Historic Structures Bill Could Have Future

Photo by Joselyn King
The former Wheeling-Pittsburgh Steel building, located at 1134 Market St. in Wheeling, could be among structures to benefit if legislation is enacted to raise the state’s historic rehabilitation tax credit.

Photo by Joselyn King The former Wheeling-Pittsburgh Steel building, located at 1134 Market St. in Wheeling, could be among structures to benefit if legislation is enacted to raise the state’s historic rehabilitation tax credit.

WHEELING — A tax credit for rehabilitating historic structures that didn’t pass during the West Virginia Legislature’s recent special session may not be history, after all, as local lawmakers plan to reintroduce the measure next year.

Language giving developers greater incentives to undertake the redevelopment of aging — and often vacant — buildings was included within a contentious tax reform bill that failed to gain approval in the last hours of the session last week. The language would have raised the historic tax credit in the state from 10 percent of qualified project costs to 25 percent, and it would have placed a cap of $3.7 million on each renovation project.

Neighboring states such as Ohio and Pennsylvania already offer a tax credit of 25 percent.

The measure had bipartisan support in both chambers, but fell victim as lawmakers debated the merits of reducing the state’s income tax and increasing the consumer sales tax.

Some Senate members even introduced the historic tax credit language as stand-alone legislation in the closing minutes of the session after it became obvious the tax reform bill would not pass, but it “didn’t move anywhere,” said Senate Majority Leader Ryan Ferns, R-Ohio.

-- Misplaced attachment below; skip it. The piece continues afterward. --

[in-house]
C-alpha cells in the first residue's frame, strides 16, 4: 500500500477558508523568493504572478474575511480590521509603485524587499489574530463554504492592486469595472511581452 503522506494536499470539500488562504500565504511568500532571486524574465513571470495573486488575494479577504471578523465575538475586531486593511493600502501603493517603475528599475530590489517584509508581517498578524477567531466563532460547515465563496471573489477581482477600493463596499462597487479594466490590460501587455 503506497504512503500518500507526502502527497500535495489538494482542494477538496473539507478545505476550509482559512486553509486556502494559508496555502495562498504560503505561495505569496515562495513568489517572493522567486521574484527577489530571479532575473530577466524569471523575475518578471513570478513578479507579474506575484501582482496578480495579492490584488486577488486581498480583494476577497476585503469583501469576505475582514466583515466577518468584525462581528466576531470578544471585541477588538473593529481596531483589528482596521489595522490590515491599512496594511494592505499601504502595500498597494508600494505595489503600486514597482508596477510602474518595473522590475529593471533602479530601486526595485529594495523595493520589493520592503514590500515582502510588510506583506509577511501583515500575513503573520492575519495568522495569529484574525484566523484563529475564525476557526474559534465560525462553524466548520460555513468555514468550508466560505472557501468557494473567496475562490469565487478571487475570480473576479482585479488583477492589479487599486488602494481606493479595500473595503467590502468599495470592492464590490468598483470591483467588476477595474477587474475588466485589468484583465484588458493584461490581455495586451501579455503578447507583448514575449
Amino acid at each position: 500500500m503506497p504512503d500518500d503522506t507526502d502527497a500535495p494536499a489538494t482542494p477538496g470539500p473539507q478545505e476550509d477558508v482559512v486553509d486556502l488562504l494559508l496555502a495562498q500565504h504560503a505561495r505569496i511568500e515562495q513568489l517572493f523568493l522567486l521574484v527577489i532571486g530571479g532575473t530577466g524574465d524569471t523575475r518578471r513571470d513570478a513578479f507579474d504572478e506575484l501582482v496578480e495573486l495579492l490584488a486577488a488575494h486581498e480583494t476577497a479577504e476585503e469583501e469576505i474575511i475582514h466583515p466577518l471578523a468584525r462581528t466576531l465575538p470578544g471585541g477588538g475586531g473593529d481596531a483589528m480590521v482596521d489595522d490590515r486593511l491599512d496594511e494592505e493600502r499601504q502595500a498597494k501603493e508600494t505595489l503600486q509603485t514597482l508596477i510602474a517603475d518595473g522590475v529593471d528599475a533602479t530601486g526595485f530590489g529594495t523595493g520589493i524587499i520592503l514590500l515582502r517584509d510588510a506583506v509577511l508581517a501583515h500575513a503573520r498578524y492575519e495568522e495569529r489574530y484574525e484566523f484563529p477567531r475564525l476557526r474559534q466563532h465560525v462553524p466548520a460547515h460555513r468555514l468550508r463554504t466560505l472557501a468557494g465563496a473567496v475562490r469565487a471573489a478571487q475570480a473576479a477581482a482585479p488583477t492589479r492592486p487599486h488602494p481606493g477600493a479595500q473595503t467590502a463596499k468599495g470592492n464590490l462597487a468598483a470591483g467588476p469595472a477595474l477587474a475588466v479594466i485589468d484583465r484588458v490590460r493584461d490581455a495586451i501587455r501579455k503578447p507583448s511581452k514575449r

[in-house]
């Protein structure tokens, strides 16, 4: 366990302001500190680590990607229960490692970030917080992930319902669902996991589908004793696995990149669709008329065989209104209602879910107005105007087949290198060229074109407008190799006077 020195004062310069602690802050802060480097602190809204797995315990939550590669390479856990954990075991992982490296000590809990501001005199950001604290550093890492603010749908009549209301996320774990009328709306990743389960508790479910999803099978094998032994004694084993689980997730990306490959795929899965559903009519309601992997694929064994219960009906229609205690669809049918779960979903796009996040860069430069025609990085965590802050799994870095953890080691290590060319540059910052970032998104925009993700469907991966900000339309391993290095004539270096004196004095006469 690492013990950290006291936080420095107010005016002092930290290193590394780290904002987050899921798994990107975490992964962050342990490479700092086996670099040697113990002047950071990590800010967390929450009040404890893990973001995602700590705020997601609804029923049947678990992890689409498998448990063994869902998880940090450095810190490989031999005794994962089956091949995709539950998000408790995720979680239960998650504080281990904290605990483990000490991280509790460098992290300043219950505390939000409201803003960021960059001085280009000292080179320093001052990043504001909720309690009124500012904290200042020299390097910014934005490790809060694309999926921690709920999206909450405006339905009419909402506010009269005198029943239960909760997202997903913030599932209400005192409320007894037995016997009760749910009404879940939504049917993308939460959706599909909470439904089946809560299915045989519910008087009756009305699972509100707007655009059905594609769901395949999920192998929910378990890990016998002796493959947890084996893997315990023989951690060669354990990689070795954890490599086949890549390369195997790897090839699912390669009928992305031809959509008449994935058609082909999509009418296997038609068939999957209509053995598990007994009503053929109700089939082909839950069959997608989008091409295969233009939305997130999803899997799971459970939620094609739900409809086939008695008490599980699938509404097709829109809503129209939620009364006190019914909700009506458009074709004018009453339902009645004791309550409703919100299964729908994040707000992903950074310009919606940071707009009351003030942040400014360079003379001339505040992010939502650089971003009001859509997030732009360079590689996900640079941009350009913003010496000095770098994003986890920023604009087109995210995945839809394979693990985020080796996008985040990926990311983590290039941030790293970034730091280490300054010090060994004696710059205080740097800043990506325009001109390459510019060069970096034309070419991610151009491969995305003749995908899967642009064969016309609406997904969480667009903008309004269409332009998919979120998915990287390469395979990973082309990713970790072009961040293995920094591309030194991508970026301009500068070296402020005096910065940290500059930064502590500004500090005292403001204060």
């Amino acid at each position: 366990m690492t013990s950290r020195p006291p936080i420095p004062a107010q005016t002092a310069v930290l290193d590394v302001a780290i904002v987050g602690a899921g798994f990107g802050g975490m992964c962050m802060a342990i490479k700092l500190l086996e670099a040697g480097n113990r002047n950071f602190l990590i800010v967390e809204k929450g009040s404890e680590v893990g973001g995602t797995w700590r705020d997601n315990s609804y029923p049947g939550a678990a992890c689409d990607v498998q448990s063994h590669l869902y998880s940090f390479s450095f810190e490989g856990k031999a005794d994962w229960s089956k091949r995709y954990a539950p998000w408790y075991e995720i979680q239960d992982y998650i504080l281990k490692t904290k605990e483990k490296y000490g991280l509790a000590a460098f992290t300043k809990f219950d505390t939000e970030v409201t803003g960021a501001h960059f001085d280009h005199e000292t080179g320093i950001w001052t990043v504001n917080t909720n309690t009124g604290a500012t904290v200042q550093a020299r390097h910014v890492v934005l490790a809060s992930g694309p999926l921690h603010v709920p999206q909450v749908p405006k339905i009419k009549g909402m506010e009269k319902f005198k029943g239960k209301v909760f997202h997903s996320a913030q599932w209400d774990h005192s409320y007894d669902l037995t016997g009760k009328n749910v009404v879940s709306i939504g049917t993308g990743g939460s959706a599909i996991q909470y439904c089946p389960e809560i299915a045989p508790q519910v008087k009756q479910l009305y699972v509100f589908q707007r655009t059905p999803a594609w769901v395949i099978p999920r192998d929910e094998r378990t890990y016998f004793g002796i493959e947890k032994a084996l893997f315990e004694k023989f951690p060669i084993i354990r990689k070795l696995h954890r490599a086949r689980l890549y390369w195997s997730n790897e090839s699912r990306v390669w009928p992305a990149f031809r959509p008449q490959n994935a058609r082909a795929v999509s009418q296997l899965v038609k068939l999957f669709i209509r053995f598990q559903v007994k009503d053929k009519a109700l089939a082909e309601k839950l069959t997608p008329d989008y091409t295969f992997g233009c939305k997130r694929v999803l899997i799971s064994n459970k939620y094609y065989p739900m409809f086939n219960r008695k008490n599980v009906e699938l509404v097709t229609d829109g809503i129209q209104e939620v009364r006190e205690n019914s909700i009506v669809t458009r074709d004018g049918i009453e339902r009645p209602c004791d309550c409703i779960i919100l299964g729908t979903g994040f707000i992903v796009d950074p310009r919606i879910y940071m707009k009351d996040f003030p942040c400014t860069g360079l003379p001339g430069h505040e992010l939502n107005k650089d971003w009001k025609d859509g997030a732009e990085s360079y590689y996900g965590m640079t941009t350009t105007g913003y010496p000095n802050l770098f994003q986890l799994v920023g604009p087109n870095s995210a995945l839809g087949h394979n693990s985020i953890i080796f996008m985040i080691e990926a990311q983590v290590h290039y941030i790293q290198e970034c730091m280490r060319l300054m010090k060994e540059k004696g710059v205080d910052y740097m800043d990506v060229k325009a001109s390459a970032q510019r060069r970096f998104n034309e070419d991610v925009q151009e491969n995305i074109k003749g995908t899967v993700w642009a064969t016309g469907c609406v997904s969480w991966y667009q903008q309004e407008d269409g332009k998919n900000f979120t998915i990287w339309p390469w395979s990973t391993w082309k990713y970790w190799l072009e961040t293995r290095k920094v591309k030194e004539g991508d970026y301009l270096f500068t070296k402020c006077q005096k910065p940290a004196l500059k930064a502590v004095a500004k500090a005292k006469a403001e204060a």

“Ultimately, they decided it wasn’t fair to take up one part of the bill and not the others,” he said. “Our fear was if we considered the historic tax credit legislation as stand-alone legislation, this would open Pandora’s box. … At that point there was so much tension we thought it might open a can of worms.”

Ferns said he plans to reintroduce the legislation next year, and he believes there is a “high likelihood” it will gain approval.

In the interim, city officials say, there are contractors waiting to pounce on projects in downtown Wheeling and elsewhere in West Virginia, but they are instead opting for work in Ohio and Pennsylvania.

Ferns said raising the historic tax credit in the Mountain State is “a legitimate solution” to dealing with a high number of older, vacant structures in our communities.

“The cost of rehabilitating these building often outweighs any potential profit for any building owner interested in doing it,” he said. “The historic tax credit could be a real boon for economic development — especially in downtown Wheeling, where we would like to see it.”

Ferns said he and Wheeling Mayor Glenn Elliott have met with several developers interested in doing projects in the city.

“One of our best assets is our historic architecture,” Elliott said. “We have remarkable buildings, but a number of them are incredibly expensive to rehabilitate.”

One of these structures in Wheeling is the former Wheeling-Pittsburgh Steel Building at 1134 Market St., which encompasses over 144,000 square feet of space and stands 13 stories high. It opened in 1907.

“It has great bones, and is perfect for a residential build-out,” Elliott said. “But it needs a sprinkler system and other things most buildings do to be built up to code. It is one of the tallest buildings in West Virginia — and the tallest in Wheeling. Still, it is sitting empty. That is what so surprising.”

He said Steve Coon, president of Coon Restoration & Sealant of Canton, is interested in redeveloping the Wheeling-Pittsburgh Steel Building. But without the increased historic tax credit, Coon “can’t make the numbers work,” according to Elliott.

Elliott said he has looked out from the roof of the structure.

“There is a view of the city that is amazing — there’s nothing quite like it,” he said. “In Manhattan, that building would be considered adorable.”

Delegate Erikka Storch, R-Ohio, said she also plans to reintroduce the bill in the House of Delegates next year.

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